PKONWEB Report – Sindh Chief Minister Syed Murad Ali Shah on Saturday said Karachi Circular Railway (KCR) could only be started A) once his office received the (court) order regarding the KCR project and removal of encroachments. B) when the federal government agrees to hand over the right of way (R.O.W) to the PPP-led provincial government.
The Sindh Government’s chief minister claimed the federal government was reluctant to hand over right of way to the provincial government for the project.
“In 2016, I had written a letter to the prime minister with the request to issue directive for handing over Right of Way (ROW) for KCR and then kept making similar requests repeatedly but all of them fell on deaf ears,” he said, adding that in such circumstances how it was possible to start the project?
Meanwhile, the much wanted and over due project remains stalled due to a decade-old federal and provincial tug of war on Railways land, the ROWs and the encroachments, observers say. “The city has not shown signs of improvement in performance, livability and governance.” they added.
About rampant illegal construction in Karachi, he said: “Those 70 per cent illegal buildings had not been built in the last 10 years. There should be a survey of such buildings and their occupants, so that alternative arrangements can be made before taking any action,” he added.
Background discussion reveals that: There are several issues still on the plate for want of political will and proactiveness: A) the track is owned by Pakistan Railway and part of the track is common with the main track alignment. B) For achieving financial close there’s a need to ring a fence around the land owned by the Railways. C) The Sindh government has put KCR forward as a CPEC project. And the provincial government needs sovereign guarantee for a 2 billion dollar loan, however, they are not able to satisfy the Federal Govt how they can repay. The federal government cannot take more debt on account of one province, a source said. The source added that D) the Japan International Cooperation Agency (JICA) proposal is comparatively better.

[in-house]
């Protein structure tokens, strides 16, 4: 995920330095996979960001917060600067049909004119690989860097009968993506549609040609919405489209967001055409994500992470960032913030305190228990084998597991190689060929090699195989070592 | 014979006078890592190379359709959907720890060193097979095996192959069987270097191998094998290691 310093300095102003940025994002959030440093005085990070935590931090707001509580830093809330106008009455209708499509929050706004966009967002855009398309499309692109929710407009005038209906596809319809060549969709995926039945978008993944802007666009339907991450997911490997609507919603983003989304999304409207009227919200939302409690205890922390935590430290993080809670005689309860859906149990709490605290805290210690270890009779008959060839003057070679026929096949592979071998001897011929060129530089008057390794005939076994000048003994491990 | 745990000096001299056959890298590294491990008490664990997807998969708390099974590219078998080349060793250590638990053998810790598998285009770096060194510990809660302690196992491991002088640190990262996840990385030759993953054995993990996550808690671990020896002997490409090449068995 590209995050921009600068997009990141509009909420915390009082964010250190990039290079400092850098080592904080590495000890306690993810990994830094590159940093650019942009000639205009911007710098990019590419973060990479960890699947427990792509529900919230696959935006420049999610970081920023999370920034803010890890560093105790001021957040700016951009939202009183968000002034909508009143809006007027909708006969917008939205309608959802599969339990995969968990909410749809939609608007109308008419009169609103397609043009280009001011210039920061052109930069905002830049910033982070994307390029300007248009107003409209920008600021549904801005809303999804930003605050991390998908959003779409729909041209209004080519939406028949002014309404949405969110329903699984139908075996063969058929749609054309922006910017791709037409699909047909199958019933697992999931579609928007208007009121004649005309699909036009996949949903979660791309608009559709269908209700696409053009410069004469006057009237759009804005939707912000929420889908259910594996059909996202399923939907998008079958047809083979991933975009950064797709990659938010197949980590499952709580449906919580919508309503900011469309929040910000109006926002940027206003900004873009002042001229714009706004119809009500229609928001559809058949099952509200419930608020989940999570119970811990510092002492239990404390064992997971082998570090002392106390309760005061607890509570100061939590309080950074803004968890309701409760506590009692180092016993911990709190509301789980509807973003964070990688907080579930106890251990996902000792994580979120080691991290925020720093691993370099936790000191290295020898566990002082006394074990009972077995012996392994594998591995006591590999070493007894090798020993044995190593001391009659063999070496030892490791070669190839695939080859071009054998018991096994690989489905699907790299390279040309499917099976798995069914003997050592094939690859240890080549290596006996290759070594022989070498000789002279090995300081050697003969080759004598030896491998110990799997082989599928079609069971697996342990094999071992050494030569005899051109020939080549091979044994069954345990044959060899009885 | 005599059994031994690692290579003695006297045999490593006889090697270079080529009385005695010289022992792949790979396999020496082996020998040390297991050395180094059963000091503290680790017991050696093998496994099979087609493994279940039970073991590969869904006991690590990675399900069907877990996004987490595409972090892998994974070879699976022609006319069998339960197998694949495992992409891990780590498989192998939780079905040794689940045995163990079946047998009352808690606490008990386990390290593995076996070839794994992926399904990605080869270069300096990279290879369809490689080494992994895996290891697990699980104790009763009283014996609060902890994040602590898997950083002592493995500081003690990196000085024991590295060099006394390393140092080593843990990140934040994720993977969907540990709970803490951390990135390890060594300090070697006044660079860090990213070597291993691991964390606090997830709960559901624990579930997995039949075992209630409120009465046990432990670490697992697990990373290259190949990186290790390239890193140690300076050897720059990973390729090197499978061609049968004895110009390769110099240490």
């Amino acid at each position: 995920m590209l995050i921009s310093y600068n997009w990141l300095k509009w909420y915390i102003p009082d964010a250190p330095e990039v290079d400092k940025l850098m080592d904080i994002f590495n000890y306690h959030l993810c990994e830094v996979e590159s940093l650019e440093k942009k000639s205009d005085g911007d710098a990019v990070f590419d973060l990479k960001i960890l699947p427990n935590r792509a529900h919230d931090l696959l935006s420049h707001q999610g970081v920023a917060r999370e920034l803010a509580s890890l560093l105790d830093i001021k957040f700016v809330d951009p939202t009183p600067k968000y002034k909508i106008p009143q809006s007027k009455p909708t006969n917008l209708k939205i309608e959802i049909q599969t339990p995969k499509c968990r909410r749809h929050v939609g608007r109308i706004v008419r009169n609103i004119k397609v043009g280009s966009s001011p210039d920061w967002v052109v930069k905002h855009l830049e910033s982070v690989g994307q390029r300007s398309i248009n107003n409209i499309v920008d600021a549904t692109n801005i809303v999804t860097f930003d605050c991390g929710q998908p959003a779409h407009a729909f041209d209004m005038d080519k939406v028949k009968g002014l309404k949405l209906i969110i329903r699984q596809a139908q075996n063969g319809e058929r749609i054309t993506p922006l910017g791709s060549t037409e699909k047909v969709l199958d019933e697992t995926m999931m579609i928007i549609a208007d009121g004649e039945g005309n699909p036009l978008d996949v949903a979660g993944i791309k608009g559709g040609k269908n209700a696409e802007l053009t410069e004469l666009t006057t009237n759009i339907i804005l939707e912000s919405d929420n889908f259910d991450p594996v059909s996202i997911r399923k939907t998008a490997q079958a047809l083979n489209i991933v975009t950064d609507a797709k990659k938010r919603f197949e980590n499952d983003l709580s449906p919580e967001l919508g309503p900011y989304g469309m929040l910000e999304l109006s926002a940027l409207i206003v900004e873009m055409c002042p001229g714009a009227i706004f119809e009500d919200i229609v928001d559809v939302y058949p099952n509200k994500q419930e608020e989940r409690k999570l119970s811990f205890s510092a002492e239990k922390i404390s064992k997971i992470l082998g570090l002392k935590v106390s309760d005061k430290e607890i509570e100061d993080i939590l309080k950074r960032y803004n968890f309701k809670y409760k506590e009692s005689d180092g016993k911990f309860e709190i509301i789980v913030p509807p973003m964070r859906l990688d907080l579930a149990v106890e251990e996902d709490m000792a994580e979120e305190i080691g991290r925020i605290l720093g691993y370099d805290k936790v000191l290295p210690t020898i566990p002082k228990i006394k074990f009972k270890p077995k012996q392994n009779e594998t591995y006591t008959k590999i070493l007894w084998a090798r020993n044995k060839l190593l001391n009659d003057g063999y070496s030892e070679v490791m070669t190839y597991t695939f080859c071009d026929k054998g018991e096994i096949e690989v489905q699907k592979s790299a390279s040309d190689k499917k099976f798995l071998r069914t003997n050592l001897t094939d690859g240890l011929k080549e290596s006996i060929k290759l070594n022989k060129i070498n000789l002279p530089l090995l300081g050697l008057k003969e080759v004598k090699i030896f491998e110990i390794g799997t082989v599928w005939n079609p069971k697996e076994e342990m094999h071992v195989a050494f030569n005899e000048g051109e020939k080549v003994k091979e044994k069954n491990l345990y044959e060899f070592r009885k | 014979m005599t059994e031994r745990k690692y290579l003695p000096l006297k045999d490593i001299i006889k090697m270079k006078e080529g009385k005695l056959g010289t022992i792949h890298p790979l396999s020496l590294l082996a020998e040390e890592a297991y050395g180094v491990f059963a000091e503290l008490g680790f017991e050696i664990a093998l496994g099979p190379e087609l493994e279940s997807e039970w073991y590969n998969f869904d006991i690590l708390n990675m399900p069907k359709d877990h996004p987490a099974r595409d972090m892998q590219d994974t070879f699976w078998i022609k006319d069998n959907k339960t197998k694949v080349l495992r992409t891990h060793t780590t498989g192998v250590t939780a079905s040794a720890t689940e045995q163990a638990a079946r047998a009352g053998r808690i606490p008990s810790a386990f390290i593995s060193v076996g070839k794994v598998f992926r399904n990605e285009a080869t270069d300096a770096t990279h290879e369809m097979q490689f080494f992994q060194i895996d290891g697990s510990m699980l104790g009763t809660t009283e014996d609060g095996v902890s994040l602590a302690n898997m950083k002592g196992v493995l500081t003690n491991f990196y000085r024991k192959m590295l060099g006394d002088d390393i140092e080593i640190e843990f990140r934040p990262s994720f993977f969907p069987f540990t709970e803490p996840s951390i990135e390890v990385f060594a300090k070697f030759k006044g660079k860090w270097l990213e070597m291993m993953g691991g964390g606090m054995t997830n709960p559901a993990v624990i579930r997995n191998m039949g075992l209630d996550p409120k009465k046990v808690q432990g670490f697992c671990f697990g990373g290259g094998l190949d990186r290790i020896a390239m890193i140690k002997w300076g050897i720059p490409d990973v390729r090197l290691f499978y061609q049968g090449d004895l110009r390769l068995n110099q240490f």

Besides being the country’s economic power house, Karachi, the port city, is projected to become the world’s third most populated mega city by 2030.
Issues pertinent to transportation and commuting have become extremely acute with the passage of time. The exponential rise in numbers of cars and motorcycles, limited road space, quasi-centralized work locations that invite uni-directional peak flows of traffic, limited choices for passenger transit, inadequate parking facilities, high scale peri-urban growth and absence of a genuine mass transit system are a few grave realities.
Around 7650 structures, including 4653 houses, are illegally built on 67 acres out of 360-acre land required for the KCR.
The Supreme Court last week ordered launching of KCR within 30 days.
The court in January had issued a set of directives to authorities regarding the demolishing of illegal constructions, restoration of the metropolis to its 40-year-old state, and for razing buildings that are in violation of the original master plan.